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“My story begins when my life changed back in March 1, 2002, I was 20 living in a rough neighborhood on Aurora's East side. My 21st birthday was just 17 days away I couldn't wait but fate had other plans for me. I was working 3rd shift so during the day I had my 2 year old daughter at the time. I had picked up my daughter and I some McDonald's it was around 3p.m. That afternoon my whole life changed, after getting home from getting food I decided to go check the mail box before going inside. As I walked to the mailbox there was a guy walking by but I didn't think anything of it as I held my 2 year old daughter's hand I looked into the mailbox. I saw the guy moving fast out of the corner of my eye so I looked as he was pulling out a gun, I hurried up and picked up my daughter and started to run inside shielding her from the bullets. I felt like I was still running but I was laying on top of my daughter so I knew right away something wasn't right. I tried telling my daughter to slide out because I didn't want to die on top of her. My adrenaline and making sure my daughter was okay was the thing kept me fighting to stay alive.


As I was choking a neighbor came out, I somehow got the energy to ask him to check if she was hurt and as soon as he said," no she's fine" I blacked out for the next 2 weeks. All I remember was the medics cutting my clothes and one of them had mentioned one of the five bullets that hit me had the tip sticking out on my chest where my daughters head was. It was by the grace of God that she was not hurt.

I woke up about a week later to my parents over me crying and I was swollen to double my size with tubes everywhere at Loyola Hospital. My mom saw that I was trying to talk but with tubes in my mouth and nose she gave me a pen and held up a notebook. I used my only good arm to ask for my daughter. They brought her in and first thing she said was "Dad you remember you were spitting up Kool Aid" but I couldn't talk I was just so relieved she was ok I didn't care what happened to me.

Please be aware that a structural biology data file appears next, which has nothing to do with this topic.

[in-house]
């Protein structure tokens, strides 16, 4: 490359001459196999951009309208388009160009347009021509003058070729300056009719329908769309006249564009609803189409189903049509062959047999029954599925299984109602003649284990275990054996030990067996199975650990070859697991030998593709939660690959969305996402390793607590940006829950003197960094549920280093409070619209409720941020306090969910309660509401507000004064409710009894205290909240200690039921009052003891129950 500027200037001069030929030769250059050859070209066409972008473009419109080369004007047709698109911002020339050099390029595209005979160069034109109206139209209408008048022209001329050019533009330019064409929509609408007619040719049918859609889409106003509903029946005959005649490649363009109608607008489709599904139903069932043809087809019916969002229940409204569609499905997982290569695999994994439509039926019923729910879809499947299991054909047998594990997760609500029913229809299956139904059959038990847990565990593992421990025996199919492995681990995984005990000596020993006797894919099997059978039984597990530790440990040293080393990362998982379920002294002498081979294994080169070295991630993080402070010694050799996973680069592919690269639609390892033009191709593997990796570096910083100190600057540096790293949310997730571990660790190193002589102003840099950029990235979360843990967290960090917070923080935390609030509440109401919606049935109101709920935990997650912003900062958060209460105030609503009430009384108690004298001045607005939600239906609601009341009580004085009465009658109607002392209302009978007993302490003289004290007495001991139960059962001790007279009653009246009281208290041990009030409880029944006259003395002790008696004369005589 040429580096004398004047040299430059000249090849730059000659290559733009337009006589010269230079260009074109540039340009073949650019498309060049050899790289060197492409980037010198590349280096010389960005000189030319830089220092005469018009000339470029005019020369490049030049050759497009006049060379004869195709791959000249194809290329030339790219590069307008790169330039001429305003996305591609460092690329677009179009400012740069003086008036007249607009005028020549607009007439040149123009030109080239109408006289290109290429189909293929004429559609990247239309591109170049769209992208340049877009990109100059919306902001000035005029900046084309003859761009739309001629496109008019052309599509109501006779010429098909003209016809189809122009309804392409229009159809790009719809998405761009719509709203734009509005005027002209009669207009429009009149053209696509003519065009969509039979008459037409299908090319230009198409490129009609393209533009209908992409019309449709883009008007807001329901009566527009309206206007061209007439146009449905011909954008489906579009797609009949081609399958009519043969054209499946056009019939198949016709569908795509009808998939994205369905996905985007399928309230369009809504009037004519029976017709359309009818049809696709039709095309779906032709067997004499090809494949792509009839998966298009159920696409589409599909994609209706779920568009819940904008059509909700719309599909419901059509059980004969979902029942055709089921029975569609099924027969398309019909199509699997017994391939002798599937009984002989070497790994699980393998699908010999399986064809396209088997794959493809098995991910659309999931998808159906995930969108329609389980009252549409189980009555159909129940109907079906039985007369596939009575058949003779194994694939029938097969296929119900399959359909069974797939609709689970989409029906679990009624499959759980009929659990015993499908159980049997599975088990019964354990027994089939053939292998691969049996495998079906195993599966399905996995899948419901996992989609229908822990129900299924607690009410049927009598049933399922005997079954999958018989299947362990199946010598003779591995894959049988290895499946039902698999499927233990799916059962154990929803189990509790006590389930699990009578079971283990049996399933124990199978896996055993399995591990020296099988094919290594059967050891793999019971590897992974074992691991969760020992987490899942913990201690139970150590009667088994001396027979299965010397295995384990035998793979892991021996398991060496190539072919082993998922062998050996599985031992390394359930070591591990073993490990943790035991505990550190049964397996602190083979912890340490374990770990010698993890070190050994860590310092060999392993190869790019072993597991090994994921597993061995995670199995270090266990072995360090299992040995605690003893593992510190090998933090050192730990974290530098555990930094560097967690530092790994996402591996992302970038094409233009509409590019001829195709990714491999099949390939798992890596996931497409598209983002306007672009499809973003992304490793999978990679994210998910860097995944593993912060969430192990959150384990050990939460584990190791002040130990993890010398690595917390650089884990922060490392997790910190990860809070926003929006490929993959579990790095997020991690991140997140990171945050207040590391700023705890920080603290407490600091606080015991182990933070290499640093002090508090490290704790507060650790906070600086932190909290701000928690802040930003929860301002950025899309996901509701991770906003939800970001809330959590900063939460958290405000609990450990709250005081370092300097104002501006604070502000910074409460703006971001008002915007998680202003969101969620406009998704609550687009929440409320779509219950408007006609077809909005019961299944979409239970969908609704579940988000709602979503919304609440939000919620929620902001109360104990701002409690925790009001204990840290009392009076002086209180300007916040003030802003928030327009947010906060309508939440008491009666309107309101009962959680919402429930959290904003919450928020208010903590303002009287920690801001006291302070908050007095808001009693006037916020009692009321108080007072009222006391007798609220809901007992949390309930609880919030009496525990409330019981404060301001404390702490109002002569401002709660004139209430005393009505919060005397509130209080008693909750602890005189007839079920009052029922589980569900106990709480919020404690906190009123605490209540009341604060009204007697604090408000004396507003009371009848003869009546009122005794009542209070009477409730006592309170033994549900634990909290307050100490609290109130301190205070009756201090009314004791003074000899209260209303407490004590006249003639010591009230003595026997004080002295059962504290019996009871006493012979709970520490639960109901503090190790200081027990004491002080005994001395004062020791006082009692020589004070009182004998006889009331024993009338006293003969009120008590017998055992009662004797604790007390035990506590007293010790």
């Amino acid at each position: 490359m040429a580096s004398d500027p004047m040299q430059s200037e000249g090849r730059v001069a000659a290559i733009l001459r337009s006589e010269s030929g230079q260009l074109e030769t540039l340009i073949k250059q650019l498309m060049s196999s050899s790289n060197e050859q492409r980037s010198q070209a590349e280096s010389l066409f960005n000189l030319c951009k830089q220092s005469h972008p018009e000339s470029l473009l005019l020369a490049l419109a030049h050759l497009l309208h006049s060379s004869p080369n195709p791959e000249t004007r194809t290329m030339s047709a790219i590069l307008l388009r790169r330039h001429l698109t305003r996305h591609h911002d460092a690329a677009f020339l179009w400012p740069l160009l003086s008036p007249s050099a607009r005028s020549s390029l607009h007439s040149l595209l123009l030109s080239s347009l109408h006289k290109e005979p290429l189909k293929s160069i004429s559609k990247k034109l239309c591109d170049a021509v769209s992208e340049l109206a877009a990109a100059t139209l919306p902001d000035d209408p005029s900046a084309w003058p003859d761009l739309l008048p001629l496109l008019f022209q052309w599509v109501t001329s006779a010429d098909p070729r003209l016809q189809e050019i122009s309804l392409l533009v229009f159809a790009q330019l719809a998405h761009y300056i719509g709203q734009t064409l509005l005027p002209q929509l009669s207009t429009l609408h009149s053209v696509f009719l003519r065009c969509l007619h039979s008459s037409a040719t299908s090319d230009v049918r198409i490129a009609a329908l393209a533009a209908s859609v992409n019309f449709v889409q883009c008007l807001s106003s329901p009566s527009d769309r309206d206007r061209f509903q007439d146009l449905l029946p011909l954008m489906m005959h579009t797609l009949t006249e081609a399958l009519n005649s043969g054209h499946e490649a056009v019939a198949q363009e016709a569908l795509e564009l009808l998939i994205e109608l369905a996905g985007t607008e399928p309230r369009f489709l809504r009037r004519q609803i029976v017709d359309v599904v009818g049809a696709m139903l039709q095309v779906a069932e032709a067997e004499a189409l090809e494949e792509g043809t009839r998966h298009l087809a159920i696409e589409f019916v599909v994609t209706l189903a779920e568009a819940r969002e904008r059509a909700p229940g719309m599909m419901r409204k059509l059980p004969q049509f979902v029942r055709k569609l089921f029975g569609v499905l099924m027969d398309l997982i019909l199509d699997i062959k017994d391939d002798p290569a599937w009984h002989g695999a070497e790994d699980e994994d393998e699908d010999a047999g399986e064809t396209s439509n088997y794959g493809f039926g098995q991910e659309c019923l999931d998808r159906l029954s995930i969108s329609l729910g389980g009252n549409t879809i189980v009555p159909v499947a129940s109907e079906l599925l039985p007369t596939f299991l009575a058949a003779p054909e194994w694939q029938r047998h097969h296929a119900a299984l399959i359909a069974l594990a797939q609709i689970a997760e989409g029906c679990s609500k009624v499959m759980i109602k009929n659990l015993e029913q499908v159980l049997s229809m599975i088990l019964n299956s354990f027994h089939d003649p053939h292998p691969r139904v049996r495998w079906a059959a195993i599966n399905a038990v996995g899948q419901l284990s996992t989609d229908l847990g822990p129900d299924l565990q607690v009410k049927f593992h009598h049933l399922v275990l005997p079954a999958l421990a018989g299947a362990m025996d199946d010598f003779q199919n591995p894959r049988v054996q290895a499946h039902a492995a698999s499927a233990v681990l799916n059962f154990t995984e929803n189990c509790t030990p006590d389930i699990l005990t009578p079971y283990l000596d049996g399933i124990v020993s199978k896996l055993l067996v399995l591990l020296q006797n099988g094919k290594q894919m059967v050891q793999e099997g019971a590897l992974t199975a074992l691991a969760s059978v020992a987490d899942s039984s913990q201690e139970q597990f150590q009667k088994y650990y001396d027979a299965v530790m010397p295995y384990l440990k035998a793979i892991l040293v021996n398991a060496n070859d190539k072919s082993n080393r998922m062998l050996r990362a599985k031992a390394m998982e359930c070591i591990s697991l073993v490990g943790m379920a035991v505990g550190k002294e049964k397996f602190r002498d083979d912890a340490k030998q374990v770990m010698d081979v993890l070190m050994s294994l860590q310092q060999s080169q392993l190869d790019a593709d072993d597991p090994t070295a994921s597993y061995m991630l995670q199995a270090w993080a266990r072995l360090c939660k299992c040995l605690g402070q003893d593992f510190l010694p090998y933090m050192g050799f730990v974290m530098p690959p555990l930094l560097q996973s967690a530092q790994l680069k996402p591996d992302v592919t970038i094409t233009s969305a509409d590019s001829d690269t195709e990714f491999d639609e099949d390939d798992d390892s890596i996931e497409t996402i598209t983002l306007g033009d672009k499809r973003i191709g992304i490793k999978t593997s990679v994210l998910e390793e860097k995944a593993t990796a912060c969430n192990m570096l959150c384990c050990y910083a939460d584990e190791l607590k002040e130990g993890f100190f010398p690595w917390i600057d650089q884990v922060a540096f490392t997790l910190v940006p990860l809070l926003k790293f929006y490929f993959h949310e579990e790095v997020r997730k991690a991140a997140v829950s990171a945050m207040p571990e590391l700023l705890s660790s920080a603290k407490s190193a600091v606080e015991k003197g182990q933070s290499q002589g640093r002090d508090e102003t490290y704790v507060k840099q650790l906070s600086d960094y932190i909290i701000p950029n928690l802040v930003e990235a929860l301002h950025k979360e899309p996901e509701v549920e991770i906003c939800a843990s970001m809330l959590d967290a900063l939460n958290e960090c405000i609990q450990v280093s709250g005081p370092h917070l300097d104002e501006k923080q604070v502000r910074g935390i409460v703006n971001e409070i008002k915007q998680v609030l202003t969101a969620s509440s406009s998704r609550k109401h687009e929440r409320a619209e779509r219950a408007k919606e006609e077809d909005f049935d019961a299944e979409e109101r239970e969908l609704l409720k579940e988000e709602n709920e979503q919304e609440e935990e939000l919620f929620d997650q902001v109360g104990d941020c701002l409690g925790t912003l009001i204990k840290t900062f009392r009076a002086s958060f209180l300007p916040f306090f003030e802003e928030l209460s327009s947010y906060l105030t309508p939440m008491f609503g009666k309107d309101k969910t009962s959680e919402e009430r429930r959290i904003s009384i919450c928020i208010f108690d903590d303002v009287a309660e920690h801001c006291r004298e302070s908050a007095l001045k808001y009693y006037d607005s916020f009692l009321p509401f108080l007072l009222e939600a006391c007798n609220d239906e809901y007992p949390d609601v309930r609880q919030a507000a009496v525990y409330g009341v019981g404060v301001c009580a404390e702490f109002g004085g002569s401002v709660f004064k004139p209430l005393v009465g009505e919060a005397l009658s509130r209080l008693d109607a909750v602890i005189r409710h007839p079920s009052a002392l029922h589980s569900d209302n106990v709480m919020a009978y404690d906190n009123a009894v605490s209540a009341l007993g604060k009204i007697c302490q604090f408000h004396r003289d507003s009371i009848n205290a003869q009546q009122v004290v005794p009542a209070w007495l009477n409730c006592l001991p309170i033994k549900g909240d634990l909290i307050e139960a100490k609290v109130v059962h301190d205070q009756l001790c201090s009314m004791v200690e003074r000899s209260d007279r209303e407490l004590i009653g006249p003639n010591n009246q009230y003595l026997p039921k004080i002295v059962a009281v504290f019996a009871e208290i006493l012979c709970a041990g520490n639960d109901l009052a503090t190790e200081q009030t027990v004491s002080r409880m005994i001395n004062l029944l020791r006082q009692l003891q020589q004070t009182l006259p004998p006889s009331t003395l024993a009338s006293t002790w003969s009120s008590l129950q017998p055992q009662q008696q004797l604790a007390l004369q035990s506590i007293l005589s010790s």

The Doctors came in and I knew something was really wrong with me from the moment I was shot. I was strapped to the bed because Doctors thought that once I found out I was paralyzed I would try to get up but I didn't, I was just happy to be alive and still able to watch my daughter grow into the young women she is today. That's how I looked at it and I am able to manage to this day. I do have my moments as you can assume. 


There are some moments that I wonder what my life would be if I was walking, but like they say God only gives us as much as we can handle. I figure he must really think I'm able to take on a lot.

Later after two moths in the hospital and in rehabilitation in Chicago I was able to go home. I was paralyzed at T6 and after spending my 21st birthday in the hospital my family had a little cook out for me to celebrate it two months later. After talking to my mom and dad I found out that I was taken to three different hospitals. First was Mercy in Aurora, they couldn't do anything for me so they air lifted me to Downers Grove. Then my parents were told I needed to be air lifted to Loyola because there was nothing any of the first two hospitals could do. My parents were told at Loyola there was a very slim chance I would make it and if I did I would be paralyzed.

So now my daughter is 18 years old and I was able to raise her after I got out of the hospital. I got full custody of her and she lived with me till she was 12 years old. It was just me and her, she was and is what keeps me going as well as my other 6 year old and my three step children. I feel like I have something to look forward to everyday.


My daughters and my step children like to go on bike rides but I have to stay behind since it's very expensive for an adaptive bike. But I saw their faces as they ran along side of me at the Abilities Expo and they were finally happy to know I could ride with them until I asked about the price of the adaptive bike. I then realized it was way out of my budget and would not be able to ride with my children.


This is how my whole life changed from one second to another. Thank You for all you do and making dreams come true. We don't realize what we have until we lose it. The things some people take for granted others wish they could do.


Thank You again for raising money to get me and adaptive bike, this means more to me then anyone will ever know.”

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